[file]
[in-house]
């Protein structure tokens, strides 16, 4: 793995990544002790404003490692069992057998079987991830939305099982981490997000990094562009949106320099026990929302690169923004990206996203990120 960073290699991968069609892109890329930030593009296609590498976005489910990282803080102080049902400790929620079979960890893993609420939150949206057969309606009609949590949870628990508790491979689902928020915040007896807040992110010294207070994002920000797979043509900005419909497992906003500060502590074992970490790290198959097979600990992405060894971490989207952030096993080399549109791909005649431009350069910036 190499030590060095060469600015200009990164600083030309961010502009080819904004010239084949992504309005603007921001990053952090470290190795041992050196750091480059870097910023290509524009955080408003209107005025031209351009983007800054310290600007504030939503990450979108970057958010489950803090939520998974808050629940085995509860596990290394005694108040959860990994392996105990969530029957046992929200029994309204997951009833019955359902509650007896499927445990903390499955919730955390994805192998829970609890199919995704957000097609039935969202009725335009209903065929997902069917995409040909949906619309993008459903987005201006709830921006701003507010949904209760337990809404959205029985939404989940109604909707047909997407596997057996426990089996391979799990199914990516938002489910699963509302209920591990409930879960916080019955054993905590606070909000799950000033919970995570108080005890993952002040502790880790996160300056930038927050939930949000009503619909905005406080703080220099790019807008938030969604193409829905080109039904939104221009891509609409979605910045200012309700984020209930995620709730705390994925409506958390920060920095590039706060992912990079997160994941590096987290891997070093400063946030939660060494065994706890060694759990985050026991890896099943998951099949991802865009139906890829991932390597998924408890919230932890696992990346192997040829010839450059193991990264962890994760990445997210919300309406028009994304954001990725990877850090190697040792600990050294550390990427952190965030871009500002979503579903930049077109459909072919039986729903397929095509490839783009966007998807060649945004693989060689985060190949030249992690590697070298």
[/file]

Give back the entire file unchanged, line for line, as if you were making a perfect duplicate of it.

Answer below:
[in-house]
């Protein structure tokens, strides 16, 4: 793995990544002790404003490692069992057998079987991830939305099982981490997000990094562009949106320099026990929302690169923004990206996203990120 960073290699991968069609892109890329930030593009296609590498976005489910990282803080102080049902400790929620079979960890893993609420939150949206057969309606009609949590949870628990508790491979689902928020915040007896807040992110010294207070994002920000797979043509900005419909497992906003500060502590074992970490790290198959097979600990992405060894971490989207952030096993080399549109791909005649431009350069910036 190499030590060095060469600015200009990164600083030309961010502009080819904004010239084949992504309005603007921001990053952090470290190795041992050196750091480059870097910023290509524009955080408003209107005025031209351009983007800054310290600007504030939503990450979108970057958010489950803090939520998974808050629940085995509860596990290394005694108040959860990994392996105990969530029957046992929200029994309204997951009833019955359902509650007896499927445990903390499955919730955390994805192998829970609890199919995704957000097609039935969202009725335009209903065929997902069917995409040909949906619309993008459903987005201006709830921006701003507010949904209760337990809404959205029985939404989940109604909707047909997407596997057996426990089996391979799990199914990516938002489910699963509302209920591990409930879960916080019955054993905590606070909000799950000033919970995570108080005890993952002040502790880790996160300056930038927050939930949000009503619909905005406080703080220099790019807008938030969604193409829905080109039904939104221009891509609409979605910045200012309700984020209930995620709730705390994925409506958390920060920095590039706060992912990079997160994941590096987290891997070093400063946030939660060494065994706890060694759990985050026991890896099943998951099949991802865009139906890829991932390597998924408890919230932890696992990346192997040829010839450059193991990264962890994760990445997210919300309406028009994304954001990725990877850090190697040792600990050294550390990427952190965030871009500002979503579903930049077109459909072919039986729903397929095509490839783009966007998807060649945004693989060689985060190949030249992690590697070298």